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Sam Mendes Explains Why 1917 Needed To Feel Like One Long Shot

If you’ve heard of 1917, chances are you’ve also heard that it’s a 2-hour long film that appears to play out over one continuous shot. The headline-grabbing filmmaking technique has been at the center of the conversation about Sam Mendes’ World War I film. And ahead of its release, the director has spoken out about why he made that unique narrative choice.

The one-shot technique has been a part of 1917 since its inception. And though it has the potential to feel like a marketing gimmick, Sam Mendes explained to Variety that he viewed it as an essential part of telling the film’s story effectively:

1917 is partially based on Sam Mendes’ grandfather’s experience during World War I. It follows two young British soldiers as they cross enemy lines, and face relentless danger, to deliver news about an incoming ambush. During their journey, they are exposed to the dangers and the destruction wrought during and immediately after Operation Alberich.

Keeping the viewer continuously in the moment definitely helps sustain the unique tension that comes from being in combat. And it presented a unique challenge for both Sam Mendes and the film’s legendary cinematographer Roger Deakins, who created the one-shot effect by combining long takes with intricate moving camera shots:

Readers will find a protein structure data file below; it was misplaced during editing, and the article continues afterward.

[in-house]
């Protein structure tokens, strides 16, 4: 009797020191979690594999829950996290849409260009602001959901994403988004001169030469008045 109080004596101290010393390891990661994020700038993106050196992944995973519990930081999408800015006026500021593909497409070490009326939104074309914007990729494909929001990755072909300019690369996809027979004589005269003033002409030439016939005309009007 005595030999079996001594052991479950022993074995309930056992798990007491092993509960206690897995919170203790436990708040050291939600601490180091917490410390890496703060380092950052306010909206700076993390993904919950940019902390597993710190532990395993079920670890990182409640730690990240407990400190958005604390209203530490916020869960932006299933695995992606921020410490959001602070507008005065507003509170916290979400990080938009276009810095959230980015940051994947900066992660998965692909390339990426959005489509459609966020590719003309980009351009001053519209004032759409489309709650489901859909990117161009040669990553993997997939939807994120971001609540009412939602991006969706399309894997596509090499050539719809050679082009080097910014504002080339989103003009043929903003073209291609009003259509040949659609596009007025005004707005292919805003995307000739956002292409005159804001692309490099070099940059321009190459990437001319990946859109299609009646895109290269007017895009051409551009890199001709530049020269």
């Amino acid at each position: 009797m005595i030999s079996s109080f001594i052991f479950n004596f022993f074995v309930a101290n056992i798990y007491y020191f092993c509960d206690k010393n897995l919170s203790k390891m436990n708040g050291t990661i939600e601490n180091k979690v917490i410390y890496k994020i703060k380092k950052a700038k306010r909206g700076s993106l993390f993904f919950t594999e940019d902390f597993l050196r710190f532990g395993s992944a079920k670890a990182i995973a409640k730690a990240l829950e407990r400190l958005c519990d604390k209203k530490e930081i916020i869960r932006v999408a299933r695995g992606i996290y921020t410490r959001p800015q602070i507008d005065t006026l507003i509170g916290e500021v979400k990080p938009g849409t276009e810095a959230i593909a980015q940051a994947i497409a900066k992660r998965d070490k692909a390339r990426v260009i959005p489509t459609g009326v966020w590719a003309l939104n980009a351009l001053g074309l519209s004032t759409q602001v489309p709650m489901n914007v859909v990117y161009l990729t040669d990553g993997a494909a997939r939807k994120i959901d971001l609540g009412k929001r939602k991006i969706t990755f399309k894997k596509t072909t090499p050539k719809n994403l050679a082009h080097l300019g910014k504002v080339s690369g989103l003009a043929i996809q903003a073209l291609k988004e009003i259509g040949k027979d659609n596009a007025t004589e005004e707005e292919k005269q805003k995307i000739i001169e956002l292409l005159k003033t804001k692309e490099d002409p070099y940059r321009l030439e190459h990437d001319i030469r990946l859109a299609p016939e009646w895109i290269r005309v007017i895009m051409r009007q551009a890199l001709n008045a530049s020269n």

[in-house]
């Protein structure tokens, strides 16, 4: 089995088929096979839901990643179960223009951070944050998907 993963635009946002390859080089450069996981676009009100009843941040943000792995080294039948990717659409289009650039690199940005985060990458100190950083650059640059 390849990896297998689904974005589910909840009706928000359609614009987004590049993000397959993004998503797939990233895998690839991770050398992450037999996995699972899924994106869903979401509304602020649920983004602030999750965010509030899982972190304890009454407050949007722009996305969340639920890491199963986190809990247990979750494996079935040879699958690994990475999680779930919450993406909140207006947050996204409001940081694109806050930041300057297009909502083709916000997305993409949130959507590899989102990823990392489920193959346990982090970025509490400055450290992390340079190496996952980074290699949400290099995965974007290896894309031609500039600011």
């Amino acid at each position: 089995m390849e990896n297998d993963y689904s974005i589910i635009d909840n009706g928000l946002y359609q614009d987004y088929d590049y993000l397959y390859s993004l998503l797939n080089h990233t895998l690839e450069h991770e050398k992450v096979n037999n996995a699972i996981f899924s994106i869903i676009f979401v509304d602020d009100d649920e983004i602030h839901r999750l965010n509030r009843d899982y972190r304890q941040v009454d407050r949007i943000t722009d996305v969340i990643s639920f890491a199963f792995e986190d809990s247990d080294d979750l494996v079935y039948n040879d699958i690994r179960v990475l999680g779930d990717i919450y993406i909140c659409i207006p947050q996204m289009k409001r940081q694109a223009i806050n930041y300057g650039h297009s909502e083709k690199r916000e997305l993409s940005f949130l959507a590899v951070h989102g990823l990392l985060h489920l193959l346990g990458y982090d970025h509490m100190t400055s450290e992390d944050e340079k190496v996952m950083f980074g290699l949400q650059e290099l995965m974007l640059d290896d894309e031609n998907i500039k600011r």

Though at times frustrating, Sam Mendes’ approach to 1917 gives viewers an idea of what life must have been like on the World War I front lines. The Great War rarely gets the cinematic treatment, so this intimate glimpse into harrowing conditions that soldiers faced is notable. The dedication to realism also drove the director’s decision to cast two relatively unknown actors as the leads. He told Variety that if he’d had A-list actors play the main characters, viewers would automatically assume they will survive, and become less engaged in the film’s outcome.

Sam Mendes’ methodical approach to bringing 1917 to the screen wasn’t for nothing. The film is bringing the director some of the best reviews of his career, and inspiring some Oscar buzz. 1917 begins a limited theatrical release on December 25.

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